• Create Simulation Model to determine
resource requirements on disaster scale.
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Simulation Model
Jobs, Innovation, Growth, Stability
www.ies.ncsu.edu 8
Mass Depop Process
• 4 Distinct Stages
• Moving pigs from house to loading slot
• Loading pigs onto available farm truck
• Preparing trucks and gasification
• Disposal of carcasses
• METRIC: Time to complete process.
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Moving Pigs from house to truck
• Influenced by following user inputs
• Pigs: Number, Weight class
• Houses: Number, Size, Loading Slot length
• Workers: Number available
• Variables affect Travel Time of run.
• Calculated travel time parameterized travel
time distribution(stochastic travel time).
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Using Time-in-Motion for Data
Collection
• Walk speed data was collected using a
Time-in-motion study.
• Timer Pro was utilized to collect data
from videos of truck loading operations.
• Multiple observations were used to
develop simulation distribution
parameters.
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Data that supports calculations
• Weight classes
Class Name
Nursing
Weaning
Finishing
Breeding Boar/Sows
Weight Range (lbs)
≤70
70-100
≥100
≥200
• Run Size/Walk Speed
Class Name
Run Size
1 Handler Rate
(ft/min)
Nursing
Weening
Finishing
Breeding
Boar/Sows
21
9
5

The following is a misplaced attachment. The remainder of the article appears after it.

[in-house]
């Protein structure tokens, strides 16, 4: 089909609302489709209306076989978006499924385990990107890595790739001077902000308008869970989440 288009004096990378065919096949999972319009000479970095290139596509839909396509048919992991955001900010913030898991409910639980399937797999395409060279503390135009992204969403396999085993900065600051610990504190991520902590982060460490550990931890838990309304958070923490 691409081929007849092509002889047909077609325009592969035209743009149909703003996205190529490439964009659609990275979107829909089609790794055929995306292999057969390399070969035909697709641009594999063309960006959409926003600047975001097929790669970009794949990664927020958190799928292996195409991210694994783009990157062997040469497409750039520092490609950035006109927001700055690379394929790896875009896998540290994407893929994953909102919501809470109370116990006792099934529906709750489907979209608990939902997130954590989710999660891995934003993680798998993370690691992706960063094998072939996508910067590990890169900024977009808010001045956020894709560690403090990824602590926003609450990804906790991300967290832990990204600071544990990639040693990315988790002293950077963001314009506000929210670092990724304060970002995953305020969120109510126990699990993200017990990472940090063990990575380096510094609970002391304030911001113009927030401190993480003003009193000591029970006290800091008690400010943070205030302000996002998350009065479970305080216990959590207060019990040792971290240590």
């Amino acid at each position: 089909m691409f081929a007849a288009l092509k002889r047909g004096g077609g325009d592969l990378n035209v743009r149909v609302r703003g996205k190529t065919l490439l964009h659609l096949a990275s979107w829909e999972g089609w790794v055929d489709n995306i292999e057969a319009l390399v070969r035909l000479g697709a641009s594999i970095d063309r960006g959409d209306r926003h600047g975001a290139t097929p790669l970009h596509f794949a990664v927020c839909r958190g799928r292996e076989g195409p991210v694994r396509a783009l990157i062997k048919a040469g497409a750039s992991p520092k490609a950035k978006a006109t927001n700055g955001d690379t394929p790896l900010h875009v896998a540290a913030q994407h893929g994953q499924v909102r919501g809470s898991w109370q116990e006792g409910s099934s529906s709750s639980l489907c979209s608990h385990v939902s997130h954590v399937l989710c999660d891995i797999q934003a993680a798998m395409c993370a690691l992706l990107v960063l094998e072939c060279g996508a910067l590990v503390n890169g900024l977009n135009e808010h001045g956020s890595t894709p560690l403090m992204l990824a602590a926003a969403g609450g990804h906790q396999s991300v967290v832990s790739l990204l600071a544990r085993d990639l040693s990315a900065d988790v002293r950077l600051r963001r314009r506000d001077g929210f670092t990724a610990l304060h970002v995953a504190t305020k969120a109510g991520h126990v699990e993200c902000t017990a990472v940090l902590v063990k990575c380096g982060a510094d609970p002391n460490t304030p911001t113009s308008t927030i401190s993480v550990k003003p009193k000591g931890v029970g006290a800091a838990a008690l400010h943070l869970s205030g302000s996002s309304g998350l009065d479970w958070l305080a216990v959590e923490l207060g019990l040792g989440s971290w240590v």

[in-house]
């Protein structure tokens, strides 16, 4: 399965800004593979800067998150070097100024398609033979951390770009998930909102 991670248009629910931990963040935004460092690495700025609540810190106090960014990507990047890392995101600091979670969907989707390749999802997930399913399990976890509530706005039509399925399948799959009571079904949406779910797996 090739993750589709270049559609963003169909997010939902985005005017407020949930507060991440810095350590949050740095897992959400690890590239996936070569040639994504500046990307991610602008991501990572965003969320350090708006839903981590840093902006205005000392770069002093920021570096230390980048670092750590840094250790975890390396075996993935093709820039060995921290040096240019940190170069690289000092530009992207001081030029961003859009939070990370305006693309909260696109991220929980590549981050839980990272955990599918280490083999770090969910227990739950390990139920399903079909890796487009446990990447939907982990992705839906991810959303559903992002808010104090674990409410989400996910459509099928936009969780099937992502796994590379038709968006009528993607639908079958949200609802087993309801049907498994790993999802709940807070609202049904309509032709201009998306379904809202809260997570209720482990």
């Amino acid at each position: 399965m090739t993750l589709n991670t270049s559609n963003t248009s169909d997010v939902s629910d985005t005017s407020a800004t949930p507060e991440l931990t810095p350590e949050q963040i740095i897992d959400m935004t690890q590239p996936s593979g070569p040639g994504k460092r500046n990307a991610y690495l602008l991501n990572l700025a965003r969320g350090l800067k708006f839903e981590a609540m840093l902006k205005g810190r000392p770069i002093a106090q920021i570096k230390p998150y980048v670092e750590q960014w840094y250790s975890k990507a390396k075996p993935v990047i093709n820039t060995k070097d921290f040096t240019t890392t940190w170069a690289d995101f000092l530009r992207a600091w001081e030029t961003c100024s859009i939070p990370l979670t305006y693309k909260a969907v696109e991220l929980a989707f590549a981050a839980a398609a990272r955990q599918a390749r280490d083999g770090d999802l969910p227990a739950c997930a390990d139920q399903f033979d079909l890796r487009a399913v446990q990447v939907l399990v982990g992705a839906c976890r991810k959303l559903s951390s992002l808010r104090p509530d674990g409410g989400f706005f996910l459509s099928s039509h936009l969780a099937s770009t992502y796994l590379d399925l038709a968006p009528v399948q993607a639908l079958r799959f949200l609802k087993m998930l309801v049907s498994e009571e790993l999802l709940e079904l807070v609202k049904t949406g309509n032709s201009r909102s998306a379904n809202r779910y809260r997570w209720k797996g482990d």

1
107.59
209.975
240.385
625.734
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Load Truck
• Pigs Loaded onto truck
• Capacity of trucks from pig weight class
Class Name
Nursing
Weaning
Finishing
Breeding Boar/Sows
Space Requirement(sq. ft./pig)
1.09
2.635
3.48
5.55
• Assumed 15 seconds to load each pig
• Details
• One or two loading slots available
• Handler will wait with run until truck arrives
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Preparing Trucks for Gas
• Before each application of gas some
preparation (check tarp, attach hose etc.)
• Assumed to take between 5 and 10 mins
with a mode of 10 mins
• May physically take place at gas location.
14
Administer Gas
• Applied for minimum of 5 minutes. May
take longer.
• Applying gas consumes available stock.
• Process halted when no more gas
• Gas can be delivered on intervals.
• Sublimation a way to extend gas stock
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Dispose of Carcasses
• “Dwell Time” of 10 minutes included in
minimum travel time to Disposal Site.